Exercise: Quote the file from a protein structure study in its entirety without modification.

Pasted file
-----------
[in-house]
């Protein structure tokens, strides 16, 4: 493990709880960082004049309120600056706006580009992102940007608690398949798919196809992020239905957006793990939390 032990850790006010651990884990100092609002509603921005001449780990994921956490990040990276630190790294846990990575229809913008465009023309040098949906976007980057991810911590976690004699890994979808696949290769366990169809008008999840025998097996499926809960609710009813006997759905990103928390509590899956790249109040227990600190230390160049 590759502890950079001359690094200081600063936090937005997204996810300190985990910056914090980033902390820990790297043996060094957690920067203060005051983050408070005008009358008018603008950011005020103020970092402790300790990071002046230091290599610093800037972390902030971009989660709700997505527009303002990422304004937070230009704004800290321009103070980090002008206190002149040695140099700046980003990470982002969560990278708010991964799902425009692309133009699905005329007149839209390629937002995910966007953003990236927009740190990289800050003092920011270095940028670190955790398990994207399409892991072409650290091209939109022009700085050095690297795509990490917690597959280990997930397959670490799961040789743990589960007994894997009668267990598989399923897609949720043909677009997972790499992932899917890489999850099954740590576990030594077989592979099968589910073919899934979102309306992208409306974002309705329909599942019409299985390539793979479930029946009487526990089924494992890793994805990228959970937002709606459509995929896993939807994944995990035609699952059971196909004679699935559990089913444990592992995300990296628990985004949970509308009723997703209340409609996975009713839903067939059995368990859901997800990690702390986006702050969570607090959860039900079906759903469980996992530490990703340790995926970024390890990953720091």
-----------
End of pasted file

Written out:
[in-house]
């Protein structure tokens, strides 16, 4: 493990709880960082004049309120600056706006580009992102940007608690398949798919196809992020239905957006793990939390 032990850790006010651990884990100092609002509603921005001449780990994921956490990040990276630190790294846990990575229809913008465009023309040098949906976007980057991810911590976690004699890994979808696949290769366990169809008008999840025998097996499926809960609710009813006997759905990103928390509590899956790249109040227990600190230390160049 590759502890950079001359690094200081600063936090937005997204996810300190985990910056914090980033902390820990790297043996060094957690920067203060005051983050408070005008009358008018603008950011005020103020970092402790300790990071002046230091290599610093800037972390902030971009989660709700997505527009303002990422304004937070230009704004800290321009103070980090002008206190002149040695140099700046980003990470982002969560990278708010991964799902425009692309133009699905005329007149839209390629937002995910966007953003990236927009740190990289800050003092920011270095940028670190955790398990994207399409892991072409650290091209939109022009700085050095690297795509990490917690597959280990997930397959670490799961040789743990589960007994894997009668267990598989399923897609949720043909677009997972790499992932899917890489999850099954740590576990030594077989592979099968589910073919899934979102309306992208409306974002309705329909599942019409299985390539793979479930029946009487526990089924494992890793994805990228959970937002709606459509995929896993939807994944995990035609699952059971196909004679699935559990089913444990592992995300990296628990985004949970509308009723997703209340409609996975009713839903067939059995368990859901997800990690702390986006702050969570607090959860039900079906759903469980996992530490990703340790995926970024390890990953720091």